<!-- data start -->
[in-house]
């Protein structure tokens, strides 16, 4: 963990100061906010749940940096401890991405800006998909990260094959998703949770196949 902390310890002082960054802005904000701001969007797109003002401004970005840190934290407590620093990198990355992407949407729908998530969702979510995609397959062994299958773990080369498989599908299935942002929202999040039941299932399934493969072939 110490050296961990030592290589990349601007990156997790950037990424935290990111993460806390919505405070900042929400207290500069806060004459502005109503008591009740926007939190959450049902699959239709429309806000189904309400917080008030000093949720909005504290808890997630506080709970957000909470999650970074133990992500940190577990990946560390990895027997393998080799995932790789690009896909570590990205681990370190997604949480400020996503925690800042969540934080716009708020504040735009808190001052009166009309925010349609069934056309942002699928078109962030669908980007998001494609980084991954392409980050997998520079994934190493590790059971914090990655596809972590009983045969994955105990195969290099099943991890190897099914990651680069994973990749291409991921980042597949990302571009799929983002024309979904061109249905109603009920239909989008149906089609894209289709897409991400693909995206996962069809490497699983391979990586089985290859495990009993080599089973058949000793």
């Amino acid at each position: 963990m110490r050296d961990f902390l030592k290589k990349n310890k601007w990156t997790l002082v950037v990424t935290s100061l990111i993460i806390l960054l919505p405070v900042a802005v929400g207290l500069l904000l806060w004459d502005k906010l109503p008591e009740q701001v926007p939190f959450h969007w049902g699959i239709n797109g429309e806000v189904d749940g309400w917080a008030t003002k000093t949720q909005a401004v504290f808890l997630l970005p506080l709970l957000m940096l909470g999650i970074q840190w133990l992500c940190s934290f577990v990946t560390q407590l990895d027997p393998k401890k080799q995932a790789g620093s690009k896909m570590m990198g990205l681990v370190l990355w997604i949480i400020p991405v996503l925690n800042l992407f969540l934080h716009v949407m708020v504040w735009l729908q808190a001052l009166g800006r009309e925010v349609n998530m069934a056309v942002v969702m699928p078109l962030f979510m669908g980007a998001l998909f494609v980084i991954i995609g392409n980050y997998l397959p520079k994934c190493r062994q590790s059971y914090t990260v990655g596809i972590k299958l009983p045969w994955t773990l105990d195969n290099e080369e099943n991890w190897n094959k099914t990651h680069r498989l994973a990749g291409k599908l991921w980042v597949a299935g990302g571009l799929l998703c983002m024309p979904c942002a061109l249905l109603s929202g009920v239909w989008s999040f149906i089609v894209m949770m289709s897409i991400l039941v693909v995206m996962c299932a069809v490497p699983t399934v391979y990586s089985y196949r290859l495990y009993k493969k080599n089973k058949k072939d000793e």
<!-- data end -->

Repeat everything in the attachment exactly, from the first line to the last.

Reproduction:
[in-house]
């Protein structure tokens, strides 16, 4: 963990100061906010749940940096401890991405800006998909990260094959998703949770196949 902390310890002082960054802005904000701001969007797109003002401004970005840190934290407590620093990198990355992407949407729908998530969702979510995609397959062994299958773990080369498989599908299935942002929202999040039941299932399934493969072939 110490050296961990030592290589990349601007990156997790950037990424935290990111993460806390919505405070900042929400207290500069806060004459502005109503008591009740926007939190959450049902699959239709429309806000189904309400917080008030000093949720909005504290808890997630506080709970957000909470999650970074133990992500940190577990990946560390990895027997393998080799995932790789690009896909570590990205681990370190997604949480400020996503925690800042969540934080716009708020504040735009808190001052009166009309925010349609069934056309942002699928078109962030669908980007998001494609980084991954392409980050997998520079994934190493590790059971914090990655596809972590009983045969994955105990195969290099099943991890190897099914990651680069994973990749291409991921980042597949990302571009799929983002024309979904061109249905109603009920239909989008149906089609894209289709897409991400693909995206996962069809490497699983391979990586089985290859495990009993080599089973058949000793």
């Amino acid at each position: 963990m110490r050296d961990f902390l030592k290589k990349n310890k601007w990156t997790l002082v950037v990424t935290s100061l990111i993460i806390l960054l919505p405070v900042a802005v929400g207290l500069l904000l806060w004459d502005k906010l109503p008591e009740q701001v926007p939190f959450h969007w049902g699959i239709n797109g429309e806000v189904d749940g309400w917080a008030t003002k000093t949720q909005a401004v504290f808890l997630l970005p506080l709970l957000m940096l909470g999650i970074q840190w133990l992500c940190s934290f577990v990946t560390q407590l990895d027997p393998k401890k080799q995932a790789g620093s690009k896909m570590m990198g990205l681990v370190l990355w997604i949480i400020p991405v996503l925690n800042l992407f969540l934080h716009v949407m708020v504040w735009l729908q808190a001052l009166g800006r009309e925010v349609n998530m069934a056309v942002v969702m699928p078109l962030f979510m669908g980007a998001l998909f494609v980084i991954i995609g392409n980050y997998l397959p520079k994934c190493r062994q590790s059971y914090t990260v990655g596809i972590k299958l009983p045969w994955t773990l105990d195969n290099e080369e099943n991890w190897n094959k099914t990651h680069r498989l994973a990749g291409k599908l991921w980042v597949a299935g990302g571009l799929l998703c983002m024309p979904c942002a061109l249905l109603s929202g009920v239909w989008s999040f149906i089609v894209m949770m289709s897409i991400l039941v693909v995206m996962c299932a069809v490497p699983t399934v391979y990586s089985y196949r290859l495990y009993k493969k080599n089973k058949k072939d000793e």